GHC Announcements

Global Health Council Releases Recommendations for Six-Month Review of Mexico City Policy

Washington, DC (September 15, 2017) — Today Global Health Council released a statement of principles, endorsed by over 100 civil society organizations, on the upcoming six-month review of the impact of the expanded Mexico City Policy. The State Department proposed a six-month review of the policy’s impact on U.S. global health programs, which have saved and improved the lives of millions around the world. As the timeline approaches for the six-month review, the statement of principles provides recommendations for a review that is meaningful and comprehensive, and proposes an annual review to understand how the policy affects U.S. programs and their outcomes long-term.

“We recognize that the State Department has committed to reviewing the impact this policy has on the lives of so many around the world,” stated Loyce Pace, Global Health Council President and Executive Director. “Given the expanded policy has far-reaching effects across a number of programs and beneficiaries, we feel it is critical to be thoughtful about its implementation and evaluation during the time it remains in effect. We hope that the State Department will give serious consideration to our recommendations to ensure a thorough, transparent, and fully-accountable review.”

Specifically, the statement recommends that the review be comprehensive and transparent, and include the participation of a wide variety of stakeholders, including staff from impacted agencies, implementing organizations, donor and host country governments, and civil society in the U.S. and in aid-recipient countries. In addition, the review should clearly state how the State Department will address any issues, such as disruption in health access, that have arisen as a result of the policy.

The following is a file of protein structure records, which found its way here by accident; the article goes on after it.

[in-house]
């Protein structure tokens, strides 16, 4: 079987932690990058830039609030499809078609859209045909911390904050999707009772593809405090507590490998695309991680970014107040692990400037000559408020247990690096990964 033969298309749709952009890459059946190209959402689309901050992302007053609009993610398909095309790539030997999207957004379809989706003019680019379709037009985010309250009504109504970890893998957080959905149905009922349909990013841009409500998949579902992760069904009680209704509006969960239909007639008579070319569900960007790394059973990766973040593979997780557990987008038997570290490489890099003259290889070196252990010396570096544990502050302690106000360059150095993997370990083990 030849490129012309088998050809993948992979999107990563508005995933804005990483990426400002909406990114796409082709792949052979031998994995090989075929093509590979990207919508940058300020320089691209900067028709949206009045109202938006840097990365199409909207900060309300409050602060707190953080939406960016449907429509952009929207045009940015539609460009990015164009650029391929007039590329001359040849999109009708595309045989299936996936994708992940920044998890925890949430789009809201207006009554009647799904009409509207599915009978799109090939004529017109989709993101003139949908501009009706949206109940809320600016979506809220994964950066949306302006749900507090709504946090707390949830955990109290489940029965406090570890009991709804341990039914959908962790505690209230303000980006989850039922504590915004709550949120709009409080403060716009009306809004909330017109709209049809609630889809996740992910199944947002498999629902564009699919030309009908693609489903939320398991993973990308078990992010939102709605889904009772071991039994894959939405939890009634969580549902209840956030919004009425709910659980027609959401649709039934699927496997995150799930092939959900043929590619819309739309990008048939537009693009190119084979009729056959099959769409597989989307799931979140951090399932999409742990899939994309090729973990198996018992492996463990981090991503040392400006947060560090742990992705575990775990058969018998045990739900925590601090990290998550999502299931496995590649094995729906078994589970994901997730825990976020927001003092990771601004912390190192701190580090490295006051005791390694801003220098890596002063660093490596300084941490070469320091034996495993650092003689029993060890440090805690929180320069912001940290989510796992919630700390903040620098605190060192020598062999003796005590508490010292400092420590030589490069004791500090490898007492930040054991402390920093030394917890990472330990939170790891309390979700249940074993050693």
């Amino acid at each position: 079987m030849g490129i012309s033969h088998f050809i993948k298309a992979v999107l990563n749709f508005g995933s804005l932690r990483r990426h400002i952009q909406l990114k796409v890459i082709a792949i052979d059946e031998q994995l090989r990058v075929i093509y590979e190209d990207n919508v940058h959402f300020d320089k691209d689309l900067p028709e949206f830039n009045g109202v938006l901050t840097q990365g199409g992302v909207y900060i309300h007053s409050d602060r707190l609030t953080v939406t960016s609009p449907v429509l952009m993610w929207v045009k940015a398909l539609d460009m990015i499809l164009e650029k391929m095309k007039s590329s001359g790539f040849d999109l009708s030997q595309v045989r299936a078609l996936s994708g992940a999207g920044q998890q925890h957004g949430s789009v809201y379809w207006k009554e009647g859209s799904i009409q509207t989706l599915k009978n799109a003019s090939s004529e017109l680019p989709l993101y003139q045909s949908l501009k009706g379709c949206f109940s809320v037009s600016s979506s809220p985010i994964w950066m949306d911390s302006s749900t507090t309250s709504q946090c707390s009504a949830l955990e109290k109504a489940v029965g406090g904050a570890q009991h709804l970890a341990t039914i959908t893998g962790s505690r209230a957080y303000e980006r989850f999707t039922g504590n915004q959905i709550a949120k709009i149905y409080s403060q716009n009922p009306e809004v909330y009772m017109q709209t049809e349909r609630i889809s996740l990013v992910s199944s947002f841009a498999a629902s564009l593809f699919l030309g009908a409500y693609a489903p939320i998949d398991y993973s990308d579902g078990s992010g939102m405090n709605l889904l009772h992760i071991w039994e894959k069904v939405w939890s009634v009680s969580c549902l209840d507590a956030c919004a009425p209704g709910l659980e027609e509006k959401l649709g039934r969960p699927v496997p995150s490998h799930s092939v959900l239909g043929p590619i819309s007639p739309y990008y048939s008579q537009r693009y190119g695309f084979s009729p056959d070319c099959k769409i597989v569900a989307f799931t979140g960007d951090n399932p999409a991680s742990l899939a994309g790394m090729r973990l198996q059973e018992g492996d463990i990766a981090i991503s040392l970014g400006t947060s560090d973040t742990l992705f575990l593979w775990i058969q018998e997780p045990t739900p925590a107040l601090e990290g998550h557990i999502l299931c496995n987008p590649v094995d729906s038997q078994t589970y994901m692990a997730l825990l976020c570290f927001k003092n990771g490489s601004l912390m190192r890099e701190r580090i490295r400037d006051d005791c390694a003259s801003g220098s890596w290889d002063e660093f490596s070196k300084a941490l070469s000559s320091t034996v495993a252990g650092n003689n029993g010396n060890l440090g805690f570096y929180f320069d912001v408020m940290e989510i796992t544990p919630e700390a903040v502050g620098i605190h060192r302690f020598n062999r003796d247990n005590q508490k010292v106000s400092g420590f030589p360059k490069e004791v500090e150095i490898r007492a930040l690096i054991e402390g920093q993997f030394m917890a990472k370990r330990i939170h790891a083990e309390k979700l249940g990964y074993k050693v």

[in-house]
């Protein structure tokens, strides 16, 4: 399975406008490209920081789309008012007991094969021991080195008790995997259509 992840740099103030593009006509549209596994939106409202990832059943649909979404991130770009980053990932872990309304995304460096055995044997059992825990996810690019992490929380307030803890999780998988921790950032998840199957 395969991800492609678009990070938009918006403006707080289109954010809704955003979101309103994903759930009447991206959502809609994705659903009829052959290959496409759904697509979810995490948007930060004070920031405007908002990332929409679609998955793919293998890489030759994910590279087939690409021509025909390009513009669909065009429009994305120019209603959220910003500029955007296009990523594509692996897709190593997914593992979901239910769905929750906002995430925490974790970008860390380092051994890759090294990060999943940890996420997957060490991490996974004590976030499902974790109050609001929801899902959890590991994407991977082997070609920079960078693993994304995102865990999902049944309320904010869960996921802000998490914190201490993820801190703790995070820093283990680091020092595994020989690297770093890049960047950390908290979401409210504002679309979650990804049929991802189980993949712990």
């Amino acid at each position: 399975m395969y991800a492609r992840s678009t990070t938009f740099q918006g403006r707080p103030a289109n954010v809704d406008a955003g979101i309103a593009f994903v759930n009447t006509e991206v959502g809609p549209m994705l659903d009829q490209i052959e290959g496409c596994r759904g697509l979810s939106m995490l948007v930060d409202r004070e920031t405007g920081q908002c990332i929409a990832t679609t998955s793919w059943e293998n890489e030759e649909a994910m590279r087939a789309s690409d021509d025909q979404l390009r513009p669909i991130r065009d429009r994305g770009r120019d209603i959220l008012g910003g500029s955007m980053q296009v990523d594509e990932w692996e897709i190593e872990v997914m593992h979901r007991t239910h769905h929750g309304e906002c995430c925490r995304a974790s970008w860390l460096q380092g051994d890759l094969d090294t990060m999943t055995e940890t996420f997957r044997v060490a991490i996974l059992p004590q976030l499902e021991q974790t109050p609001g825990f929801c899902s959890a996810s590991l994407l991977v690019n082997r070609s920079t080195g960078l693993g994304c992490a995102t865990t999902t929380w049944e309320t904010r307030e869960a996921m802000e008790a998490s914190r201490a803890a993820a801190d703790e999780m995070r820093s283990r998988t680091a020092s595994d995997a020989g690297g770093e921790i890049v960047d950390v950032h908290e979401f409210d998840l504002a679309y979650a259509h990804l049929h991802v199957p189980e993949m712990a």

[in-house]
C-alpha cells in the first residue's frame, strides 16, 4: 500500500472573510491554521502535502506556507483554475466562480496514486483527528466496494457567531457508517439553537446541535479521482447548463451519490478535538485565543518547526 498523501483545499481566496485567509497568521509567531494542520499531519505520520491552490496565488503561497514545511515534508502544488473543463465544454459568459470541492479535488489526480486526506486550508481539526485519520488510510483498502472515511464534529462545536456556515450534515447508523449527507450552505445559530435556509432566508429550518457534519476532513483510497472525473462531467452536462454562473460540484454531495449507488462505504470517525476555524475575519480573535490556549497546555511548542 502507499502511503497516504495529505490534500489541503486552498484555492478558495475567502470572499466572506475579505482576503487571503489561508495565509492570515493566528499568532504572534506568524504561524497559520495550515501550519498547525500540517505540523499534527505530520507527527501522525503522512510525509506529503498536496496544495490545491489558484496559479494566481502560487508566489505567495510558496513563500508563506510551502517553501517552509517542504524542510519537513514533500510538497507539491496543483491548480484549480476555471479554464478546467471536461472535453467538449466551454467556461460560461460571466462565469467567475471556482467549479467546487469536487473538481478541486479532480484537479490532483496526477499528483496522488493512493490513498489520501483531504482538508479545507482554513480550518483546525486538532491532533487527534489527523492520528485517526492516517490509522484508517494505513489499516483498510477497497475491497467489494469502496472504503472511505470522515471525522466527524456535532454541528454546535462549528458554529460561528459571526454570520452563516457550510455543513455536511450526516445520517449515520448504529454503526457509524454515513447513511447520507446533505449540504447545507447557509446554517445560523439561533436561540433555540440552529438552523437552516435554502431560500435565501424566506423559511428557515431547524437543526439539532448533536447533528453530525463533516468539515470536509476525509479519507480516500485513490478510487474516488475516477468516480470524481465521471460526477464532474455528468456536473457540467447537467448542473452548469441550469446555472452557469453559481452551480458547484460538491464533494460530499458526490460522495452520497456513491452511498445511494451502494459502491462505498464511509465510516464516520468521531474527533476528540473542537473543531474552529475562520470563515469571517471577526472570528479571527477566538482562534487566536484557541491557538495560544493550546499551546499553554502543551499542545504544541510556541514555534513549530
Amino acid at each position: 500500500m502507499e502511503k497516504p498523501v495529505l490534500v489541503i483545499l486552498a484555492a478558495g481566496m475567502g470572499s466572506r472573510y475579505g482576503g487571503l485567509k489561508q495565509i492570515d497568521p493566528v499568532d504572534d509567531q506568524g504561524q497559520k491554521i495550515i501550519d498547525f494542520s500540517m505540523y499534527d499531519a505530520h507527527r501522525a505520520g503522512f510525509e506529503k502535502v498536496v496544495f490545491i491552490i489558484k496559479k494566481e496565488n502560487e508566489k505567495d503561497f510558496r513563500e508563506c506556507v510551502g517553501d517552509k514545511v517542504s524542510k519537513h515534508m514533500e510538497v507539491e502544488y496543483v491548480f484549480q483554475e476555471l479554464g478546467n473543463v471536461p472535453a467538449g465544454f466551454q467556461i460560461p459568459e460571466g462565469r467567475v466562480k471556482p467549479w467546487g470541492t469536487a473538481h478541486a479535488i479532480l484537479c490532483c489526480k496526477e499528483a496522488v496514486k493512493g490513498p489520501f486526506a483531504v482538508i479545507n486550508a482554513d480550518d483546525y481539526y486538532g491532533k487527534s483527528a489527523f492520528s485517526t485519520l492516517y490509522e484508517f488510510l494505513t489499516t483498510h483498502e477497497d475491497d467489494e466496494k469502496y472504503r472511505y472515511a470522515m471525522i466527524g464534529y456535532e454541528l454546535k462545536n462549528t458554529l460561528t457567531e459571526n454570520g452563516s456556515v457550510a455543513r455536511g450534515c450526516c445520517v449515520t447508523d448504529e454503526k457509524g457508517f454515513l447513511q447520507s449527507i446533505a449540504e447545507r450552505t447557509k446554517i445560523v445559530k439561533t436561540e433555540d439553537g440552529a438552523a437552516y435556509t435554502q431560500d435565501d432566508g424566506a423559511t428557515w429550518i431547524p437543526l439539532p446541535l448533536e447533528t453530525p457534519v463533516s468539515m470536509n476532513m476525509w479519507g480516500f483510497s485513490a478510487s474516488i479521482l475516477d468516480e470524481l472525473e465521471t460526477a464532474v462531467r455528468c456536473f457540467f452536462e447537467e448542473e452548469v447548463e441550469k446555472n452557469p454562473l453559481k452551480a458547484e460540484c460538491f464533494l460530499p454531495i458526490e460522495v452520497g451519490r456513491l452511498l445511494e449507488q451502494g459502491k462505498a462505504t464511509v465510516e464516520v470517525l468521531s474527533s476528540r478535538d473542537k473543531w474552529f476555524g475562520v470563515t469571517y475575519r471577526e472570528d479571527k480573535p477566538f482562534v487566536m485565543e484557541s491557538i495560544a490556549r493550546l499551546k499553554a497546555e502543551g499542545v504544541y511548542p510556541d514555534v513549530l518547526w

On January 23, 2017, President Trump reinstated and expanded the Mexico City Policy, which requires foreign non-governmental organizations to certify that they will not use their own funds to provide information, referrals, or services for legal abortion or to advocate for access to abortion services in their own country as a condition of receiving U.S. global health assistance. In May, the State Department released guidance on the implementation of the expanded policy and at the time committed to conducting a six-month review of its impact on global health programs.

View the full Civil Society Recommendations for the 6-month Review of the Mexico City Policy.

###

About Global Health Council

Established in 1972, Global Health Council (GHC) is the leading membership organization supporting and connecting advocates, implementers, and stakeholders around global health priorities worldwide. GHC represents the collaborative voice of the community on key issues; we convene stakeholders around key priorities and actively engage with decision makers to influence global health policy. Learn more at www.globalhealth.org.

Follow GHC on Twitter or “Like” us on Facebook for more information.

Media Contacts

Liz Kohlway, Communications & Member Engagement Manager
Global Health Council
ekohlway@globalhealth.org
(703) 717-5251

0
Global Health Council Commends the Confirmation of Ambassador Mark Green to Lead USAID

Washington, DC (August 4, 2017) – Global Health Council (GHC) welcomes the confirmation of Ambassador Mark Green to serve as the Administrator of the U.S. Agency for International Development (USAID). Yesterday, the Senate unanimously approved Ambassador Green’s nomination.

“Ambassador Green brings years of experience and a deep understanding of the critical role the United States has in development and humanitarian responses,” said Loyce Pace, GHC President and Executive Director. “His leadership is needed at an agency currently facing budget cuts and discussing how to maximize efficiencies and effectiveness across its programs.”

As USAID Administrator, Ambassador Green will be charged with overseeing legacy initiatives such as the President’s Emergency Plan for AIDS Relief (PEPFAR) and the President’s Malaria Initiative, and U.S. commitments to end preventable child and maternal deaths and achieving an AIDS-free generation.  In addition, USAID plays a critical role improving systems and societies worldwide that can withstand the threat and effects of emerging health priorities.